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Music / Fallujah

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Fallujah is an American progressive death metal band. Characterized by their highly eclectic yet totally cohesive sound that combines elements from countless different forms of music that appeal to its members, they have become a fast-rising force in modern death metal and are poised to become big-names.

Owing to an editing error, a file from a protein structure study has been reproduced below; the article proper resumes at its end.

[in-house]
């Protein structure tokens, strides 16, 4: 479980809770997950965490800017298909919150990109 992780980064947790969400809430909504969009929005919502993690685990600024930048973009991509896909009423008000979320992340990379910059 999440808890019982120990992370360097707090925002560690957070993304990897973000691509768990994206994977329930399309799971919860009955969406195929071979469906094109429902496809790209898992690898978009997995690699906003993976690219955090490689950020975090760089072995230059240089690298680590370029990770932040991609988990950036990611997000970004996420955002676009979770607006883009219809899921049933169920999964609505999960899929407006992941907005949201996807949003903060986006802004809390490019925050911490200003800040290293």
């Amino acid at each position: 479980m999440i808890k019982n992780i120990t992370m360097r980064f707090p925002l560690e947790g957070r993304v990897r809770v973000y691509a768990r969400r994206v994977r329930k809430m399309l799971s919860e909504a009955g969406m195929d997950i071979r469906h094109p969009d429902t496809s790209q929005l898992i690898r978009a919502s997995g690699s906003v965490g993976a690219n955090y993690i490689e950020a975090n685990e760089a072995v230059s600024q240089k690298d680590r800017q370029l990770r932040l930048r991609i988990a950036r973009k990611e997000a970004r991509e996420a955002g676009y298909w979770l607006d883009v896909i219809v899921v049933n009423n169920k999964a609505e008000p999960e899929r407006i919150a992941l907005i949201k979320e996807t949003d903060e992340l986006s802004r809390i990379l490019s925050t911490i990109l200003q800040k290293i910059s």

Formed in San Francisco, California in 2007 by Alex Hofmann (studio guitars, vocals), Scott Carstairs (lead guitar), Suliman Arghandiwal (vocals), Dan Wissinger (bass), and Tommy Logan (drums), most of the initial lineup swiftly folded, leaving only Hofmann and Carstairs. Brandon Hoberg and Rob Maramonte quickly joined on bass and rhythm guitar, respectively, while Andrew Baird replaced Logan. Come 2009, they released a demo to moderate fanfare along with the Leper Colony EP, while Maramonte and Hoberg both left and were replaced by Anthony Borges and Rob Morey on their respective instruments, though Borges left the following year and was replaced by a returning Maramonte. Another demo was released, and a deal with Unique Leader Records was inked sometime around then as well. Come late 2011, The Harvest Wombs was released to much fanfare and critical acclaim, and the band slowly but surely began finding their way onto various high-profile tours, culminating in a spot on the Summer Slaughter Tour opening act ballot that turned into an appearance on the Slaughter Survivors Tour. There were still some difficulties, however, as Baird was busy battling cancer and thus was too sick to make a good deal of the shows; while he was still an official member of the band, Chason Westmoreland filled in for him until he was healthy enough to man the kit once again.